Hagupit has been almost exactly the same. I have watched every report and read every article, only this time I am getting updates from people in Tacloban. I am getting updates from my friends.

Over the summer these people became some of my closest friends. When I would have a bad day they would be right there cheering me up. They were the only people that never failed to bring a smile to my face. I watched them give when they had nothing to give. They are some of the most hardworking people I know. They made my experience in Tacloban. 

For the last three days I have talked to them as they've prepared for Hagupit to make landfall. I saw the Facebook post telling the members that the church in Tacloban were once again open for evacuation. They've told me of their fears for parents who were far away. I have worried as they have returned home to make sure they can get their family together before returning to the evacuation centers. 

Even amongst the fear they have been able to keep their spirits high. They have done their best to distract each other. After hearing the stories that followed Haiyan, I know that the chapels are the safest places they could possibly be.  My heart aches knowing that they have to go through this again. Heaven only knows that I would give anything to be there with them right now. I've never met a more faithful group of people and I am so very grateful for their examples in my life. I add my prayers and faith to theirs, that Hagupit with pass quickly and that they will be blessed with the safety and supplies they need to make it through.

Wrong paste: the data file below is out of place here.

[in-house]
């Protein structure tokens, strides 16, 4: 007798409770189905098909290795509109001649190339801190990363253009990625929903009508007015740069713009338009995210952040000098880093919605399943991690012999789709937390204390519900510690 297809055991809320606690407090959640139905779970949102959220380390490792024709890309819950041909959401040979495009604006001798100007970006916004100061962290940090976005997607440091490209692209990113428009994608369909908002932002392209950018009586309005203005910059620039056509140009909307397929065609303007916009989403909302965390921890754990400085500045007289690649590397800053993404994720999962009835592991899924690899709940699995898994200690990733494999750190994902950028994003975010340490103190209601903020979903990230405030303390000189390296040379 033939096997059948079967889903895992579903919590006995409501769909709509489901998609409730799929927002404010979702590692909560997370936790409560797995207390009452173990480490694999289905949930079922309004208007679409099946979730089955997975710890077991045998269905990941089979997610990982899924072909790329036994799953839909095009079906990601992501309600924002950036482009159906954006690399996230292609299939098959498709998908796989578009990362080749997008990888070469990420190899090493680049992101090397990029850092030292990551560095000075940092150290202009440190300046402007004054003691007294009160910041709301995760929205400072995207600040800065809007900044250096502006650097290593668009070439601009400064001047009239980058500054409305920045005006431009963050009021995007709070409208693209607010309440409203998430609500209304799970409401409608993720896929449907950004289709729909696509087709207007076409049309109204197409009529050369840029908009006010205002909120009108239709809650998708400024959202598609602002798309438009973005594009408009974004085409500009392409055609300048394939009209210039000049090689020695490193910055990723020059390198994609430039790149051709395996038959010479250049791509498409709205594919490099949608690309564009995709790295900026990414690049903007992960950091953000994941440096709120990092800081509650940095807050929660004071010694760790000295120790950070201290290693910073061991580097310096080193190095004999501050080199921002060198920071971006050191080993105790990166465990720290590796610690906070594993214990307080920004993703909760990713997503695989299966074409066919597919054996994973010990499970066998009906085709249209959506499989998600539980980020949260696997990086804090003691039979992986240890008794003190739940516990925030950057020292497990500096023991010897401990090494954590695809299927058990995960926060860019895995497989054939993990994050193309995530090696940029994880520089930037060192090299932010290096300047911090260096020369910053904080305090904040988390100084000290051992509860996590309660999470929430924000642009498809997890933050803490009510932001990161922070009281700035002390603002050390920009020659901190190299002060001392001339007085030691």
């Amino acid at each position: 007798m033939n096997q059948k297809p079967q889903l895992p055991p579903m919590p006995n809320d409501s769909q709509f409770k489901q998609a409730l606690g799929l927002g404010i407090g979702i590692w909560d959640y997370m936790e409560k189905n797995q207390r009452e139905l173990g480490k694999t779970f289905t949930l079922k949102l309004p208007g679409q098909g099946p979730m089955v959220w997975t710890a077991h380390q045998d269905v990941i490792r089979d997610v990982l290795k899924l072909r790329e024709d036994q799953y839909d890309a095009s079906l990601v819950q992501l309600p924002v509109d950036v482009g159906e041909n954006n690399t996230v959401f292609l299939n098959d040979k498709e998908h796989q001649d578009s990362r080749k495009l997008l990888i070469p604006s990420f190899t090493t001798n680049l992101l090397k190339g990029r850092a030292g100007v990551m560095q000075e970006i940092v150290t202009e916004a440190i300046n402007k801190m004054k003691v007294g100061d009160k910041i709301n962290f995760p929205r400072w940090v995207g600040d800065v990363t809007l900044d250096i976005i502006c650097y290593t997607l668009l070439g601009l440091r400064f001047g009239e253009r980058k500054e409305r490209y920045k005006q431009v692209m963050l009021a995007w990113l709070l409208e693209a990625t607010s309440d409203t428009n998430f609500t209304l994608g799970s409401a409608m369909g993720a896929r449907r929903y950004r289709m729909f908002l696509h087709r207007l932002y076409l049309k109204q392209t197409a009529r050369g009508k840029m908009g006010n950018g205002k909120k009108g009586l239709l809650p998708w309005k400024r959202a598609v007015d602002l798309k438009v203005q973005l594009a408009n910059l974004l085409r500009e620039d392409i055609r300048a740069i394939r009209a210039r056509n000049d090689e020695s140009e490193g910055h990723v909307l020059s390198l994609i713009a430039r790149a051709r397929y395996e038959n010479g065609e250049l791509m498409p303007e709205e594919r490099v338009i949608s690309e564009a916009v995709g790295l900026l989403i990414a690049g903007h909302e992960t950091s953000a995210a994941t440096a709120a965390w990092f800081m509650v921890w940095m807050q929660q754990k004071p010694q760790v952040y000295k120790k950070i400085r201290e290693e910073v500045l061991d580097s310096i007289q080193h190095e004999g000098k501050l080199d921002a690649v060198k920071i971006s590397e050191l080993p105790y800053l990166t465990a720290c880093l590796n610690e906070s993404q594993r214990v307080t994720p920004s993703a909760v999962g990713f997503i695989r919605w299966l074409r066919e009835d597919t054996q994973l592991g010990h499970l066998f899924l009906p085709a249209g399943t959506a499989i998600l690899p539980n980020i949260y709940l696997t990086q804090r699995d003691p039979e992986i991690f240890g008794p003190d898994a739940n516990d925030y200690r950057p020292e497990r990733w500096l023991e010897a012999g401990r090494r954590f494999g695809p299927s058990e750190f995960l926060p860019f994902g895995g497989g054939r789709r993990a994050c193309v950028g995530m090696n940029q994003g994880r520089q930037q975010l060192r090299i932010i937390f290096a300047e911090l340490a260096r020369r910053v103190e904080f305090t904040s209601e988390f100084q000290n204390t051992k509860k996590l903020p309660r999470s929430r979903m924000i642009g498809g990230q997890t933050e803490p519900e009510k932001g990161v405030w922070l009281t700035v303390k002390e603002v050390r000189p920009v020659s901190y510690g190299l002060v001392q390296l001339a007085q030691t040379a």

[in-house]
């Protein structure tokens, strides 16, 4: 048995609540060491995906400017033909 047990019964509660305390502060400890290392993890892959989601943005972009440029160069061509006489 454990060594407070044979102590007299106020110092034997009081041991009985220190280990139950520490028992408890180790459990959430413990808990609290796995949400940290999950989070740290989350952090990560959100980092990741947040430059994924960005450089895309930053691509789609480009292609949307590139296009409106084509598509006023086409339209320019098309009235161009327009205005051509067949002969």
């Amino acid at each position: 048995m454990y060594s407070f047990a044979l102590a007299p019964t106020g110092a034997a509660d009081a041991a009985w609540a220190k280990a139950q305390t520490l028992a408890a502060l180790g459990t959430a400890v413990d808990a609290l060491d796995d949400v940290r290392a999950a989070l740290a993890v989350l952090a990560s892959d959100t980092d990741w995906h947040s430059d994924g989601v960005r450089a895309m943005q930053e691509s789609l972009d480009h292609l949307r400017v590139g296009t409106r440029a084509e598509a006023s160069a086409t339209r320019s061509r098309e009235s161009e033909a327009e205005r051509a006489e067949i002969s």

Tuesday, December 2, 2014


Every Tuesday for the last 15 weeks my day has gone a just like this:

9 AM to 1:45 PM HELP Internship
2 PM to 10:20 PM - Shift @ Aspen

Usually the first thing people say is 
"Wow, that is such a long day."
Maybe it is, but to tell you the truth I love it that way.
I made it that way.  

There is something about 

There is something about 

There is something about 

There is something about 

When you can spend an entire day with people who build you up, make you laugh, and motivate you to be your best self then there is no such thing as a long day. If anything it is way to short. 

Thursday, November 6, 2014


If there is one thing that I could tell every person I come in contact with it is this:


I've been on both sides. The side where you have absolutely no idea what you want to do with your life, and the other side where you are so passionate about something that it is all you want to do. At times I thought I wanted to be a nurse, a photographer, or even an ultrasonographer. I got certifications that would allow me to work in the medical field. I took classes; so many in fact that I was one class away from applying for the nursing program. I worked, and still do work in the medical field. I love it, and for so long I thought it was my passion. I started college with a medical mind, switched out of it for two years and took other classes to explore other options. Where did I end up after that? Right back on the medical track. For three years thats where I stayed. I liked what I was learning, but that passion for it just wasn't there. That's when I decided that I needed to take some time away from school to figure out what I wanted to do.